A Guide for
Christian Parents

Halloween falls closely behind Christmas as the second most popular holiday in America among both youth and adults. To compare, 80% of us decorate our homes for Christmas and 65% for Halloween.(1) Not a year goes by when our country’s participation in Halloween doesn't increase in fervor and intensity. For small children it’s a night of excitement and trick or treating.

For kids of all ages it’s a bigger “party night” than New Years Eve. For retailers, it’s a seven billion dollar sales extravaganza. Public schools have minimized or eliminated Christmas but join in with festivals, celebrations and carnivals during Halloween. For weeks, it’s all our kids can talk about!

So how should Christian parents respond to this time of celebration? Many of us have our own fond memories of dressing up and trick or treating as kids and we know how much our children look forward to this day. But we can become confused when we hear of Christian parents who don’t let their children participate. Are they just being uptight and legalistic or do they know something about this holiday that we don’t know? This pamphlet was written with the goal of helping lessen this confusion by taking a look at the history of Halloween so that we have a better understanding of what we celebrate today when we carve our pumpkin!

The roots of Halloween are grounded in the Celtic religion. The Celts were the first Aryan people who came from Asia to Europe. They settled in Briton and Ireland and believed that their ancestors were descendants of the god “Dis” who the Romans believed was the god of the dead.(2) The Celts worshiped idols and nature, and believed in reincarnation. Stonehenge is an example of an ancient ceremonial site where it is thought that the priests, called Druids, held their worship ceremonies.  The Druids’ two main gods were the sun god, “Belenus,” who they worshiped on May 1st, and the Lord of the Dead, “Samhain,”(3) who they worshiped on October 31st. They believed that good people were reincarnated as humans and the bad were reborn as animals.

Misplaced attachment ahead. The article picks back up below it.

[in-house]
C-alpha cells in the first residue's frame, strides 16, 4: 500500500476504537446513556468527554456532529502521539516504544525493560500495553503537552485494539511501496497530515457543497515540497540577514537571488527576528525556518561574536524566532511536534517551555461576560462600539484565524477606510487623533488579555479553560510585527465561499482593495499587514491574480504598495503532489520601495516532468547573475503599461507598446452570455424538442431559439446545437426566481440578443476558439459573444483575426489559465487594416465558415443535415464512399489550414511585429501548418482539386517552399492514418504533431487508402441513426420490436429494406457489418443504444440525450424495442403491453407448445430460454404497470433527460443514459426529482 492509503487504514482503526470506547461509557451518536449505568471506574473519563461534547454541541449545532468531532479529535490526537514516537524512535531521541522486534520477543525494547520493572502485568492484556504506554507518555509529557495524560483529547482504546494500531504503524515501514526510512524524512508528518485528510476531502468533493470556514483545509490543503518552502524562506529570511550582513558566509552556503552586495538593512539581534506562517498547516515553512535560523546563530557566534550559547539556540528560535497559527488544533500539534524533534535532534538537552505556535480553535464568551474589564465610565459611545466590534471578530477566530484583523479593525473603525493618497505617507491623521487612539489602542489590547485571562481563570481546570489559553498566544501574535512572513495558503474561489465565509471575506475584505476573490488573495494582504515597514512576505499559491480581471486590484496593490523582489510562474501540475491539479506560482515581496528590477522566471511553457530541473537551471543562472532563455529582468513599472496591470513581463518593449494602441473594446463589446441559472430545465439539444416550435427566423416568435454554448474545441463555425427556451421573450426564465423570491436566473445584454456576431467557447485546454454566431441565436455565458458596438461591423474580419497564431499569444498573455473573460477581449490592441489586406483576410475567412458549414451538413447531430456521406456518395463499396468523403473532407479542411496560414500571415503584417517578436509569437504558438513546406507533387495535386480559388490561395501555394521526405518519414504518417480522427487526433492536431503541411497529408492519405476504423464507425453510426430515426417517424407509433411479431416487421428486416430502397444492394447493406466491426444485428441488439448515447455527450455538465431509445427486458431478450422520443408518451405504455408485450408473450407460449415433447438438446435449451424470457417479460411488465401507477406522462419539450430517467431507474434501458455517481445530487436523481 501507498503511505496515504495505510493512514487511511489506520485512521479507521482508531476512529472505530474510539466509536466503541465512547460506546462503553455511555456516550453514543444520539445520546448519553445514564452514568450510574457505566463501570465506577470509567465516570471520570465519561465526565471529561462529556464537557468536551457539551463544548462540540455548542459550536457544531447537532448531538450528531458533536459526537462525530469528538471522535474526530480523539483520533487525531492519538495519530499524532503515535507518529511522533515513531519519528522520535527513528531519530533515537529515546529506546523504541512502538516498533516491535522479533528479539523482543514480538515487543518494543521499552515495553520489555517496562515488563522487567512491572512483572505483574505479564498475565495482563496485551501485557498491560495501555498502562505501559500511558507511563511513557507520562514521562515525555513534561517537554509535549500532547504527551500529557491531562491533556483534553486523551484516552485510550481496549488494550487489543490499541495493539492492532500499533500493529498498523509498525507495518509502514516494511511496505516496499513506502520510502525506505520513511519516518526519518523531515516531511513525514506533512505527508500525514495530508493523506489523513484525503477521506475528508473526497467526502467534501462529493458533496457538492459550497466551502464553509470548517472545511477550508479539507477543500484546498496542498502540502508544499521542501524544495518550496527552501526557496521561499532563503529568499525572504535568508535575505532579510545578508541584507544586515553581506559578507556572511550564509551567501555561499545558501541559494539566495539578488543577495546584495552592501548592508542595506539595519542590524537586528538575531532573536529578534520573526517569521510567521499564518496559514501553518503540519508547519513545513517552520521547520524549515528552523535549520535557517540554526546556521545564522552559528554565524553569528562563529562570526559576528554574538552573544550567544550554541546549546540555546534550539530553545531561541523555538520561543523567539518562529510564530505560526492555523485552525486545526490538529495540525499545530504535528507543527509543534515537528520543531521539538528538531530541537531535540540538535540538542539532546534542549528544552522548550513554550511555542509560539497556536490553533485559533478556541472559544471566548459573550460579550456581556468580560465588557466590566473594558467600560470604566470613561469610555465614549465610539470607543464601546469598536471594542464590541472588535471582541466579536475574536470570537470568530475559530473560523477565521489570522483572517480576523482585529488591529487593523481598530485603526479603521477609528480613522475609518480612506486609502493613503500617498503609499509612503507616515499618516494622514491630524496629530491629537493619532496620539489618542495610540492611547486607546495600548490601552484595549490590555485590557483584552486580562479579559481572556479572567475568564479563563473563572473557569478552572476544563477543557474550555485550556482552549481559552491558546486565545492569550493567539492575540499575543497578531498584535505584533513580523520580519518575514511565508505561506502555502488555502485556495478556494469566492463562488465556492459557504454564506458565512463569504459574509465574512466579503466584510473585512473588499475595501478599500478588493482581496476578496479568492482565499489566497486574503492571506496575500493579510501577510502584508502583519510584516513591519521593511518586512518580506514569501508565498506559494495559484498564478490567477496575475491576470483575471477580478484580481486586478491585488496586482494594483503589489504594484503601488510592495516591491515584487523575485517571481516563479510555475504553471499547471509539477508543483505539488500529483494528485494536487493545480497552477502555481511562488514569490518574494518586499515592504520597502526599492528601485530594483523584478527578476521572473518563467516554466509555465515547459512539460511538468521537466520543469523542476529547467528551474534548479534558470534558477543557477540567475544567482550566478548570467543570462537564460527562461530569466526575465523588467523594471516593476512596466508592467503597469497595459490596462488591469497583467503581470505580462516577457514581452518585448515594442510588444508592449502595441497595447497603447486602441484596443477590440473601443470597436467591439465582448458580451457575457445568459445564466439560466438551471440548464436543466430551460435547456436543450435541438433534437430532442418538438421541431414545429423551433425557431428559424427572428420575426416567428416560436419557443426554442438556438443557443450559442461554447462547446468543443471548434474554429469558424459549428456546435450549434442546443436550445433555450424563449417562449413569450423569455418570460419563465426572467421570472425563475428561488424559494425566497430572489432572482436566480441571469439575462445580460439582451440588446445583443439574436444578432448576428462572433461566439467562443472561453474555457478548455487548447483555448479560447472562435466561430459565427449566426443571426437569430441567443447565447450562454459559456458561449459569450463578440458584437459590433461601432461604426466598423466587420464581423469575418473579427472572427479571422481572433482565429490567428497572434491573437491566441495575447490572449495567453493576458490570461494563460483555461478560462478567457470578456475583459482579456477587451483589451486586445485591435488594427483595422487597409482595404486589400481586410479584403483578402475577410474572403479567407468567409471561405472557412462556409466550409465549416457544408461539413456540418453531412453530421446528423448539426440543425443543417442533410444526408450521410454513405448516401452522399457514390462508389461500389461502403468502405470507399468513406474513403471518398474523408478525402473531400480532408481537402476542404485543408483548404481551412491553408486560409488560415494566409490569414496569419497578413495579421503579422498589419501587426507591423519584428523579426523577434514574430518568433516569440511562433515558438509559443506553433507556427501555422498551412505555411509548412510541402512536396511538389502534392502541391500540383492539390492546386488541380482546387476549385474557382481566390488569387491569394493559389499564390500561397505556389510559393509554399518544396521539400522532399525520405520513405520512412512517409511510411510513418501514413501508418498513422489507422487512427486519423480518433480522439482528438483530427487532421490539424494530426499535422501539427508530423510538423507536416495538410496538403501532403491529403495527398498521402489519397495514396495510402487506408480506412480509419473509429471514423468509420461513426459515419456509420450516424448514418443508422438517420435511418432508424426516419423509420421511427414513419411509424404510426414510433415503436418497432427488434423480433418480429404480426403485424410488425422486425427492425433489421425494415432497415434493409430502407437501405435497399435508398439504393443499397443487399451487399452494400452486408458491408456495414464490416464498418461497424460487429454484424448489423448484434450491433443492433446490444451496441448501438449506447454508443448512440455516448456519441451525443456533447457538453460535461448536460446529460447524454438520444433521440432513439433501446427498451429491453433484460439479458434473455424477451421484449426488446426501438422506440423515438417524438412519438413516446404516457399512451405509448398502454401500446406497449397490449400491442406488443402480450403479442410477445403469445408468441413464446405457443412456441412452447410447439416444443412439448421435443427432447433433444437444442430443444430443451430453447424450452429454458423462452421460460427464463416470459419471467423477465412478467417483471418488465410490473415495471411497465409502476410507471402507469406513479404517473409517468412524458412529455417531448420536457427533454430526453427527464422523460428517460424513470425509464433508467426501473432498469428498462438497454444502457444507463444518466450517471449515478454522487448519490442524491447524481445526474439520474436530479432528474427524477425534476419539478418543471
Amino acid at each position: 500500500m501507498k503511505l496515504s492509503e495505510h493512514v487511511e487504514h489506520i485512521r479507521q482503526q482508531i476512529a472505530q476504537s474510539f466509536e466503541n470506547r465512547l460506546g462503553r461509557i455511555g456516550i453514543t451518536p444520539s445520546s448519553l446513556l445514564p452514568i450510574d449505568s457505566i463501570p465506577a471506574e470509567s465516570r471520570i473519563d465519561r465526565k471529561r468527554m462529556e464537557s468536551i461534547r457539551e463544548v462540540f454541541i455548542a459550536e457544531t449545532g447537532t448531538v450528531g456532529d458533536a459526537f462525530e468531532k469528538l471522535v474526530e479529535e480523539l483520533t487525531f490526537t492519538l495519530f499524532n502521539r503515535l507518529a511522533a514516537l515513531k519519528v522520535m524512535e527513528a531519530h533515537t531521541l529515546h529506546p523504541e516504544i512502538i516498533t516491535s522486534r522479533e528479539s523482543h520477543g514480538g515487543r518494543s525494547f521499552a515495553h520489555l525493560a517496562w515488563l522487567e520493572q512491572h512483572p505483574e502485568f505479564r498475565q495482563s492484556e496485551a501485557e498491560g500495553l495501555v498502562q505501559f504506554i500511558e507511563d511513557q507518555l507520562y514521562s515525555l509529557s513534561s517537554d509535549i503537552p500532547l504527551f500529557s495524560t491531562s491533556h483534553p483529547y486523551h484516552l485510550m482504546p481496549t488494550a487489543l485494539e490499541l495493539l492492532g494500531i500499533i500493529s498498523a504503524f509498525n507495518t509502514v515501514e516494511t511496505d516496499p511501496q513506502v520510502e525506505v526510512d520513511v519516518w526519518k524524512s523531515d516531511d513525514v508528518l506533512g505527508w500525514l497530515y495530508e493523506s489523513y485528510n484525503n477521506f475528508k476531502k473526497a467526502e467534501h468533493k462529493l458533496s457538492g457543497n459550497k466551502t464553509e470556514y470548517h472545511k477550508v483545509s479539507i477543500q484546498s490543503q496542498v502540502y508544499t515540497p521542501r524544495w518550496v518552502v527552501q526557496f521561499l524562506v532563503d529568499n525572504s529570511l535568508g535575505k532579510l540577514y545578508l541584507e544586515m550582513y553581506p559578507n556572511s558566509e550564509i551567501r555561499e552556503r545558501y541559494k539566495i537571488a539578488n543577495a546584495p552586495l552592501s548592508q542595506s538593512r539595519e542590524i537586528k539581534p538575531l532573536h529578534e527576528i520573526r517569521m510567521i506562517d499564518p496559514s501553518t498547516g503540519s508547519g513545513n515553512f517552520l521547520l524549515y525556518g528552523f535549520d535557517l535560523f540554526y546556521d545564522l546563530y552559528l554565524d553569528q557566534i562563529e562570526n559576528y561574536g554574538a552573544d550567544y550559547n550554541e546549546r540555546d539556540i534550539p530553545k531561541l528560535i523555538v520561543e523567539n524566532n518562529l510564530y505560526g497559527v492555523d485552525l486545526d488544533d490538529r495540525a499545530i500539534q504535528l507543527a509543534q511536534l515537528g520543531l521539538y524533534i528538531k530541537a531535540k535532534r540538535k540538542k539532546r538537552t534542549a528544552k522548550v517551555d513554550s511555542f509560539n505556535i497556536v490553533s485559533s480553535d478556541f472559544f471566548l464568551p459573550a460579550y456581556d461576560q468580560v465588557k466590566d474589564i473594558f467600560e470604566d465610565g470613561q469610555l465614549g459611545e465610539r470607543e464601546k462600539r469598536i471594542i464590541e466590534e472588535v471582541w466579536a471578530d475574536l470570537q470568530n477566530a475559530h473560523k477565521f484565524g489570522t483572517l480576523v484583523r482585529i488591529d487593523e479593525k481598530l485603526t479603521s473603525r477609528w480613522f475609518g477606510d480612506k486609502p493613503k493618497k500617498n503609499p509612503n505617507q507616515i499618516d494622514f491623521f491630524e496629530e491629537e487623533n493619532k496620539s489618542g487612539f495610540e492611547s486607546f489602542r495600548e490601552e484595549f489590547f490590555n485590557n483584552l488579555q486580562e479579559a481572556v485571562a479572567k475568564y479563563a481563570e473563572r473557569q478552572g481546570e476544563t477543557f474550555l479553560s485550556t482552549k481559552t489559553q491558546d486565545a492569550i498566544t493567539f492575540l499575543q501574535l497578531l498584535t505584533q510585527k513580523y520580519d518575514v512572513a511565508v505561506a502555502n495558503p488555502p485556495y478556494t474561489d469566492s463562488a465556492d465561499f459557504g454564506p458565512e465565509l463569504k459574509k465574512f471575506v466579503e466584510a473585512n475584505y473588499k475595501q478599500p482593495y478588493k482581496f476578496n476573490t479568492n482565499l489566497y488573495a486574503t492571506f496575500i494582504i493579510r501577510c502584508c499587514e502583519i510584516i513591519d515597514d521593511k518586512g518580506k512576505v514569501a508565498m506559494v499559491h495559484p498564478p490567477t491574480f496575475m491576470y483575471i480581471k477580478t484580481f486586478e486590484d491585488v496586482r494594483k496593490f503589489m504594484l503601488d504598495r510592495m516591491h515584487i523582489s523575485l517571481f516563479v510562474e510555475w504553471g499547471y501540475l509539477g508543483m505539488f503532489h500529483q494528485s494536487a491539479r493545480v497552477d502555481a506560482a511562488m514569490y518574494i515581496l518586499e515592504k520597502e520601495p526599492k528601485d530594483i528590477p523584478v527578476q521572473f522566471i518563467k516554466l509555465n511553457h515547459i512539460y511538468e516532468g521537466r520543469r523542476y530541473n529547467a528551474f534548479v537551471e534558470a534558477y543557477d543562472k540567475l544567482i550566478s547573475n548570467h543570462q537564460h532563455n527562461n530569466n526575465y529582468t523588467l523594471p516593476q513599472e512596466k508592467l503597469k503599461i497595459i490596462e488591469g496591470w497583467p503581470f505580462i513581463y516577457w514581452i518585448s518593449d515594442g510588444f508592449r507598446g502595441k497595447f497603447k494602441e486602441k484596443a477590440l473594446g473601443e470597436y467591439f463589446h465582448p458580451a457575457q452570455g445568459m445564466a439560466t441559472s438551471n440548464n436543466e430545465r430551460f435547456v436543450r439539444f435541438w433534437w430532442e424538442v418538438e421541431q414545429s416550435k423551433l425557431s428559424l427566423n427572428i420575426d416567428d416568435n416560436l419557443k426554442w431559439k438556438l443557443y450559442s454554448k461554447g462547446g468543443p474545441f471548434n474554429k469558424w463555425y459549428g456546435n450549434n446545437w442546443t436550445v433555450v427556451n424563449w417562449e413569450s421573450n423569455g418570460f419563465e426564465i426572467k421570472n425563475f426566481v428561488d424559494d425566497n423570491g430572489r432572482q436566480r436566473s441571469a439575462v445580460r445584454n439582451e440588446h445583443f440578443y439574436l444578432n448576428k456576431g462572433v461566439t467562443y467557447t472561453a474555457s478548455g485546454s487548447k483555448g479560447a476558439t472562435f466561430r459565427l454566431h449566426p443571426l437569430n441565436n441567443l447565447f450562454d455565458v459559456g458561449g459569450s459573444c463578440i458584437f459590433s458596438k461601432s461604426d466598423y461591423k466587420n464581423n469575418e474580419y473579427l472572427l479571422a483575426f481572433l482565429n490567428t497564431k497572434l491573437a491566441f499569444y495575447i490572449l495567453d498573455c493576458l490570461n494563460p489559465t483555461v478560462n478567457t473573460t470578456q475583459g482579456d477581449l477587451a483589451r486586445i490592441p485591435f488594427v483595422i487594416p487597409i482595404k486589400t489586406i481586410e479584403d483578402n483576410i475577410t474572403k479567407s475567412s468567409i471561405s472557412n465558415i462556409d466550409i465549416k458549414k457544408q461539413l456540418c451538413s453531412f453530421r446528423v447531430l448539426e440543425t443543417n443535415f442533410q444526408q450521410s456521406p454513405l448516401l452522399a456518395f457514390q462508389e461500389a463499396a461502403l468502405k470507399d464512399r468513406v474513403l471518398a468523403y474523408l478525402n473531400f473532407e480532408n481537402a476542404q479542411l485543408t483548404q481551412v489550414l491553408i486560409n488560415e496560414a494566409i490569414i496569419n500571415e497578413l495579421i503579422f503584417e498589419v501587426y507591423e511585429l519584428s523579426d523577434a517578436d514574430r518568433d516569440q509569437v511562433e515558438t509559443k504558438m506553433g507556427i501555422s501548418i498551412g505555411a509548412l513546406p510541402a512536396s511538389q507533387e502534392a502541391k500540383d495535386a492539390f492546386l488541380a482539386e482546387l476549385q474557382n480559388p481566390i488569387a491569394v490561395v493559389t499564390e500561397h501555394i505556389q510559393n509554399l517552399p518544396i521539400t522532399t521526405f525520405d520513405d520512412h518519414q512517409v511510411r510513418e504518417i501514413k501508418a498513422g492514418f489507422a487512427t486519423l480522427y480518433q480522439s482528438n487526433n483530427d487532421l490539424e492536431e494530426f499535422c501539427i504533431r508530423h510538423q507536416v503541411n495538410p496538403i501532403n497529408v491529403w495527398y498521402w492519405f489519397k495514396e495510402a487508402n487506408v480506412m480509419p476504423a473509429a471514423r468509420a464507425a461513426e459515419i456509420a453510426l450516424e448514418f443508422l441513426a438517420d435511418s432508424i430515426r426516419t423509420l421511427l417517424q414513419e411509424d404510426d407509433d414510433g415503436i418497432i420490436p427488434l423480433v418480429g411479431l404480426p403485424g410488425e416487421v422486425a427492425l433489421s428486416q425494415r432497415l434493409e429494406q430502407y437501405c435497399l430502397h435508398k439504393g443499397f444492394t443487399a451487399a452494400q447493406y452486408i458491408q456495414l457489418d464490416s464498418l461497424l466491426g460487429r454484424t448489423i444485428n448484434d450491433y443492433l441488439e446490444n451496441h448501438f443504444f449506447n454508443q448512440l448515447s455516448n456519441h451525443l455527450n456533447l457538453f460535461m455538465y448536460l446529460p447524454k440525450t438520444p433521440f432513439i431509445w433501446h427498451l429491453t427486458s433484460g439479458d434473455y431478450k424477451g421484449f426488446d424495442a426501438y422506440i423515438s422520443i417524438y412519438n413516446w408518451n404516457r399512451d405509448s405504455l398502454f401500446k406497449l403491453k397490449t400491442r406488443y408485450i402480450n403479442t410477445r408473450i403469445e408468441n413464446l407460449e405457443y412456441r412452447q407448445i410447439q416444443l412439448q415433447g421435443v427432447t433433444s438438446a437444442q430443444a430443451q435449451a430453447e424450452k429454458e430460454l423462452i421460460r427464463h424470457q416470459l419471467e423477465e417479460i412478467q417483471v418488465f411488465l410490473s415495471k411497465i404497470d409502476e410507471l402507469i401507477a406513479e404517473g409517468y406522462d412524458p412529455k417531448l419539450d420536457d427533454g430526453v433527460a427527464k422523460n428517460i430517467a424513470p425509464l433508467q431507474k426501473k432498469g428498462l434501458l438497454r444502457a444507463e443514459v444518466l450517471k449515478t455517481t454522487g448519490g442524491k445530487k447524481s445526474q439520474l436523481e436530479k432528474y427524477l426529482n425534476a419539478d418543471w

Druid priests taught that on October 31st, the night before the Celtic New Year, the Lord of the Dead, Samhain, did two things:  First, he gathered the souls of the dead who had been condemned to enter the body of animals and he decided what animal form they would take for the next year. Second, he allowed the spirits of those who had died within the past year to return to the earth to associate with their family and friends before being reincarnated as either human or animal.(4) During this night when “ghosts” came back to Earth, people would put on masks and dress in disguises to hide from these spirits or try to frighten them off. “Bonfires would be built on hills to draw them away from the houses and treats would be left on doorsteps to appease those spirits who were getting a little too close to home.”(5) Today’s custom of dressing in masks and costumes and giving out treats descend from these pagan practices.